Ausnew Home Care | Newcastle's Rely-Ability hip-hop program offers young people therapy and a possible music career

Newcastle's Rely-Ability hip-hop program offers young people therapy and a possible music career

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Mark West reckons rhymes and back beats are key to expressing how he feels.

"Rap has always been a part of my life, but when I got admitted to hospital I started to write to get away from what was going on," the 32-year-old said.

Duration: 13 minutes 18 seconds
Boosting mental health through hip hop(Newcastlecast)

"Things I can't get out of my head, I just have to write it down."

Since 2019, Mr West has been part of the hip-hop program at Rely-Ability — a peer-led, community mental health service in Newcastle.

It was here he realised his passion for music. 

A man wearing a white hoodie fist bumps a man wearing a blue denim jacket
Daniel Hooker has been mentoring Mark West in the hip-hop program since 2019.(ABC Newcastle: Laurise Dickson)

"I met my mentor, Daniel, and we started working on my raps," he said. 

"He taught me how to structure them, about syllable rhyming and punch lines, then I developed the timing of the beats.

"One day I just hit a switch and started writing good, and I've improved a lot since then."

Expressing creativity through music

In 2016, Michael Macokatic decided to combine his passion for music and experience in the welfare sector to create Rely-Ability.

"There was a real need for diversity in local support services," he said.

A man wearing a black shirt smiles at the camera in front of a white wall.
Michael Macokatic created Rely-Ability, a peer-led mental health service in 2016.(Supplied: Michael Macokatic)

"I saw an opportunity to create programs that appeal to younger generations, which are specific to mental health."

Rely-Ability provides creative programs to plan-managed and self-managed participants with the National Disability Insurance Scheme (NDIS). 

Clients can access one-on-one or group-based programs, led by staff with a lived experience of mental health and a background in creative industries.

Two people sit in front of a computer screen editing a song.
Rely-Ability offers creative programs such as animation, visual arts, and sound production at their Creativity Hub in Newcastle.(ABC Newcastle: Laurise Dickson)

Programs range from animation to visual arts and sound production.

But Mr Macokatic said the hip-hop program had become the most popular service.

"Clients come in who love rap, but they might struggle with pronunciation or confidence, so there's a strong focus on skill development," he said.

"They're also learning the values that build healthy relationships, and that can improve their lives in so many ways."

Through their music programs, clients at Rely-Ability are able to write, record, and produce music through the organisation's registered record label.

"One of our clients now has a contract with Sony Music in Australia," Mr Macokatic said.

"Our clients are producing music that is commercially competitive, and that's really exciting."

Microphone at Mo's Desert Clubhouse
Music students at Rely-Ability produce and release music through the service's registered record label.(ABC Gold Coast: Dominic Cansdale)

What are the mental health benefits of music?

Katrina McFerran, a professor in music therapy at the University of Melbourne, said the therapeutic benefits of music were widely known.

"The way that music functions is different for every person," she said.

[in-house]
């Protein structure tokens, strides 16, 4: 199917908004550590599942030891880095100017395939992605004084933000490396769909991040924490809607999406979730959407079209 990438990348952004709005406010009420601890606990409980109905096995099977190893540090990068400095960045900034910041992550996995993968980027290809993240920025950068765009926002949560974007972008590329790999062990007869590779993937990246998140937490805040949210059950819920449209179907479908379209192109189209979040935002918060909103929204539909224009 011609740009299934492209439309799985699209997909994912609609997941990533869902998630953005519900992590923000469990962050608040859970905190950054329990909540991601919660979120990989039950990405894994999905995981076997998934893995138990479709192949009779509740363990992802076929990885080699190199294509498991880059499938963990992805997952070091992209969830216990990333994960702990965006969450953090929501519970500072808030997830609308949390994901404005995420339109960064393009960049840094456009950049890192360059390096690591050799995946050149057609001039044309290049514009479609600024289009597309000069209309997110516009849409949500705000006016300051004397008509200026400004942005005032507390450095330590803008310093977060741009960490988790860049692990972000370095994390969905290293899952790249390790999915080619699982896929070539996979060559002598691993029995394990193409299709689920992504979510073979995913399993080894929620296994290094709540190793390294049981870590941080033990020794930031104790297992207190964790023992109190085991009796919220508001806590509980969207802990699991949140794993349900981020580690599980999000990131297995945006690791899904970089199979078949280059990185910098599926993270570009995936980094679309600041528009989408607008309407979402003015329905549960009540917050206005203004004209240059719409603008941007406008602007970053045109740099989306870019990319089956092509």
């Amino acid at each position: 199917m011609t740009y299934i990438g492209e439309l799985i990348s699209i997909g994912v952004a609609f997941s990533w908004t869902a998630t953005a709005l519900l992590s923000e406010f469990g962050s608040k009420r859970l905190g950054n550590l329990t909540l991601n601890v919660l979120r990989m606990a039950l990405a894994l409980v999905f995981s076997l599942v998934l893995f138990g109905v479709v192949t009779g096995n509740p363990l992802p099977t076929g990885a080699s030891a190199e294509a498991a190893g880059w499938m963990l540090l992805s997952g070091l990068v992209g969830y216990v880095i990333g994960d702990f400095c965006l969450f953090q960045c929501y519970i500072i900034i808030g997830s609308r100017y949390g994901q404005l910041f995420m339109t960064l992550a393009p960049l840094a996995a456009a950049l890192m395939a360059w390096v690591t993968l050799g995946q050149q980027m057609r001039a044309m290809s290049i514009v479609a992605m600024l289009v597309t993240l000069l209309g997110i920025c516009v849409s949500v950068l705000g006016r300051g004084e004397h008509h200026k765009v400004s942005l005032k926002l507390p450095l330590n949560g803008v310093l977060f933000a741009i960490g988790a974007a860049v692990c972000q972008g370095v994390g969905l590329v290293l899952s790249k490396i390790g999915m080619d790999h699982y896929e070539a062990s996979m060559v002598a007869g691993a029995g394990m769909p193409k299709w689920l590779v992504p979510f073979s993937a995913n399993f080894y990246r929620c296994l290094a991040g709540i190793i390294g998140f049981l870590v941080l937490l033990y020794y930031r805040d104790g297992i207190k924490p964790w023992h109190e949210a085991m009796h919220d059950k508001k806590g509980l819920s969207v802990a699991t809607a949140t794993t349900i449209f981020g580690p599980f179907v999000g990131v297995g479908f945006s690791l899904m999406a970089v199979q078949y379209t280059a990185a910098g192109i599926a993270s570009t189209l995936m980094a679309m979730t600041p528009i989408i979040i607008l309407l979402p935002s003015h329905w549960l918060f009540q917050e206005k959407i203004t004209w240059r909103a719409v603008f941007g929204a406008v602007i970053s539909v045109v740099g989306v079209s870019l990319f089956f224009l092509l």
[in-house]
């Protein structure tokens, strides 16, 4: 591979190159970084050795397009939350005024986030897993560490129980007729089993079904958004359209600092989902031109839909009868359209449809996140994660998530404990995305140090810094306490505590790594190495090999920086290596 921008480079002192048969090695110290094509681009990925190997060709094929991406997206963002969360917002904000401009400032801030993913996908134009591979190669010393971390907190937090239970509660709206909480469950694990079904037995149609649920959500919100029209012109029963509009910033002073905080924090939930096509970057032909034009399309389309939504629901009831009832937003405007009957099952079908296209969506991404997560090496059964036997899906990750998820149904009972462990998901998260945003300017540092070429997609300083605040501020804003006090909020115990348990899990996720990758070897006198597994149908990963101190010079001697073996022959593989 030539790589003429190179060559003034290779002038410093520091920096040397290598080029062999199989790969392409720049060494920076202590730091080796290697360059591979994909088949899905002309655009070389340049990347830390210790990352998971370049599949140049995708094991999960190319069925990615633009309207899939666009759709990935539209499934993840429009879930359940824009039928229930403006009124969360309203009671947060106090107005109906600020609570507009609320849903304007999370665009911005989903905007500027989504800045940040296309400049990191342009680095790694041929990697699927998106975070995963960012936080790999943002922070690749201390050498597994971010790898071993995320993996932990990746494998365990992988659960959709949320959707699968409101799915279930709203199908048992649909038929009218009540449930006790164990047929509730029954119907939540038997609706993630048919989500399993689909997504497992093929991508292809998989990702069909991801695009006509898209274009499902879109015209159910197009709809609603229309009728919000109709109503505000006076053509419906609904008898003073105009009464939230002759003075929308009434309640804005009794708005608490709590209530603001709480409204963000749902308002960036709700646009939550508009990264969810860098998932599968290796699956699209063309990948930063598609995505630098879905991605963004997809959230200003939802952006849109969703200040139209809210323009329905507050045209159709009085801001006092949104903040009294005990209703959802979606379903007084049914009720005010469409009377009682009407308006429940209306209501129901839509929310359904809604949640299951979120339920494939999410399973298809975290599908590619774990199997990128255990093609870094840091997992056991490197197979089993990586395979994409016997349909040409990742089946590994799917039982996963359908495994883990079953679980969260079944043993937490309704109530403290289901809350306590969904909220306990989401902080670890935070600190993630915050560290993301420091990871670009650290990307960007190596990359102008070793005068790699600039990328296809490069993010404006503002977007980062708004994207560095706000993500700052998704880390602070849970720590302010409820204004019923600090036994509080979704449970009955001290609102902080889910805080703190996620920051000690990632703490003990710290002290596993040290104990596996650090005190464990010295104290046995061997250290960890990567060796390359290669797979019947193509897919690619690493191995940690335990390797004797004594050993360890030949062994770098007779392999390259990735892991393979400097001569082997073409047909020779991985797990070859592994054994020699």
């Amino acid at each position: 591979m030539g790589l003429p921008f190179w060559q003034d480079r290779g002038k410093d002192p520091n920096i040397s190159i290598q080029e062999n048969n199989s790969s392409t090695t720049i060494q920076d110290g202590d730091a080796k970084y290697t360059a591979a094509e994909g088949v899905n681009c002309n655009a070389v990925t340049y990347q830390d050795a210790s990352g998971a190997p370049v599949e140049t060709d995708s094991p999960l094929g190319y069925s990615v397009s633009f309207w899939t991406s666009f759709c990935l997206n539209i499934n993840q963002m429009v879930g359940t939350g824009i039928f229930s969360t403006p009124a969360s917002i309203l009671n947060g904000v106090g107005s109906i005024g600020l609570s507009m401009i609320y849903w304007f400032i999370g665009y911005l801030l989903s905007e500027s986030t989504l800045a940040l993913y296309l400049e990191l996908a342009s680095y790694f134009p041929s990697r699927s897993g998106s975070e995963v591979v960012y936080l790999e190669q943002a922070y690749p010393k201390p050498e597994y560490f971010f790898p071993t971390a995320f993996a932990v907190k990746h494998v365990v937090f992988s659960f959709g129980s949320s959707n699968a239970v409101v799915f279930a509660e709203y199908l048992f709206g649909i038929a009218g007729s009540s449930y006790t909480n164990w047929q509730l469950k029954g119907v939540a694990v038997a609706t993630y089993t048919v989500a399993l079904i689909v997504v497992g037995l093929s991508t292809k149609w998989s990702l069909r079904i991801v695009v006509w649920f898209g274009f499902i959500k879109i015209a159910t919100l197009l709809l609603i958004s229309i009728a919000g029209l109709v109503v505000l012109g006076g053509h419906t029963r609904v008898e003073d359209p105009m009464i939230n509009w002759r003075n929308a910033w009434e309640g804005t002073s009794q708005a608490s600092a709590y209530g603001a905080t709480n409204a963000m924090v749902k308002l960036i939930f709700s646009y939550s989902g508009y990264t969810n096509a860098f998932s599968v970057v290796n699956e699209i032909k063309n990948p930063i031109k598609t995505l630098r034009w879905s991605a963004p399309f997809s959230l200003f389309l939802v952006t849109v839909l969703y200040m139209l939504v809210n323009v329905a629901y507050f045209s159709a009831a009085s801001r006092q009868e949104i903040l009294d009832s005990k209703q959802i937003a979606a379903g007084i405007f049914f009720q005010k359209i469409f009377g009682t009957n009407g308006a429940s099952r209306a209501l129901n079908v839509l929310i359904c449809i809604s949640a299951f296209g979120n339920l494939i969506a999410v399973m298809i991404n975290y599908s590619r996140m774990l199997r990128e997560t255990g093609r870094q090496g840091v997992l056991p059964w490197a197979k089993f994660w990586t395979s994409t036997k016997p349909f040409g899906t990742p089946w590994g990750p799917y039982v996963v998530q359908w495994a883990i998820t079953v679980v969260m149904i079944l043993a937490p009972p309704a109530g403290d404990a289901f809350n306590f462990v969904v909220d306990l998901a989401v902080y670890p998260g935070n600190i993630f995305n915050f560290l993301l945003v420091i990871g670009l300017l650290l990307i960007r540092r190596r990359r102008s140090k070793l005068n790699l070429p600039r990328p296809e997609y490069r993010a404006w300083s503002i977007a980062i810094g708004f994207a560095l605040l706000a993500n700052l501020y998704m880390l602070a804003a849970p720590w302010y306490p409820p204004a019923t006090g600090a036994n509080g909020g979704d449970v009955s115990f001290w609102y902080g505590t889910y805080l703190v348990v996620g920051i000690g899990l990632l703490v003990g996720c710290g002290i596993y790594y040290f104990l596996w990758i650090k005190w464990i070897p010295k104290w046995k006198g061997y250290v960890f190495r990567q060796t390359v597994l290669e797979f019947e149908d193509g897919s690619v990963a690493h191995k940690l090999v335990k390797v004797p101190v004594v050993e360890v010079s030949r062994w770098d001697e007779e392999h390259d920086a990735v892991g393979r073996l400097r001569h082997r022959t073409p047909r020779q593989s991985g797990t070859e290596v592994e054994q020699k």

A woman  wearing a pink jumper smiles.
Professor Katrina McFerran is an international expert on music, music therapy, and adolescents.(Supplied: Katrina McFerran)

"Whether you love classical or hip-hop, music is going to be really useful in any kind of therapy or personal development."

Music therapy is included as an allied health service that participants can access using NDIS funding.

Registered music therapists plan, facilitate, and evaluate a tailored music therapy program to improve a person's health and wellbeing.

Though music therapy is different to participation in community-based music services, Professor McFerran believes arts programs, like those offered at Rely-Ability, play an important role.

"We're talking about having a great time with music and using it as a way of being in the world that allows you to flourish, so there's a lot of overlap," she said.

"Music therapists have done a lot of research to measure how people achieve their health and wellbeing outcomes, but you can't measure someone's creativity or their identity as a musician.

"That's a beautiful experience, which is equally valuable, but just a different way of framing music therapy."

A man stands in front of a microphone rapping. He is wearing a blue denim jacket and white sunglasses
Mark West is about to release an EP of rap songs under the stage name Marky Westy.(ABC Newcastle: Laurise Dickson)

Paving the way for a future in music

Mr West is currently working on his first EP under the stage name Marky Westy, alongside his friend and mentor at Rely-Ability, Daniel Hooker.

Mark West and his hip-hop mentor Daniel Hooker.
Mark West and his hip-hop mentor Daniel Hooker.(ABC Newcastle: Laurise Dickson)

"I'm working on four songs at the moment, just trying to get them right to record," he said. 

"In a couple of months, I'll also release a music video for my new single, Baiting a Tiger."

For Mr West, being involved in the hip-hop program is about more than his development as a performing artist.

"Daniel has taught me about how to deal with my anxieties and I'm a lot more confident now," he said.

"Rapping has also helped me with my communication skills, so I can tell people like how I feel."

A man sits at a bus stop. WEST is graffited
Mark West is currently producing his first EP under his stage name, Marky Westy.(Supplied: Daniel Hooker)
Source: ABC

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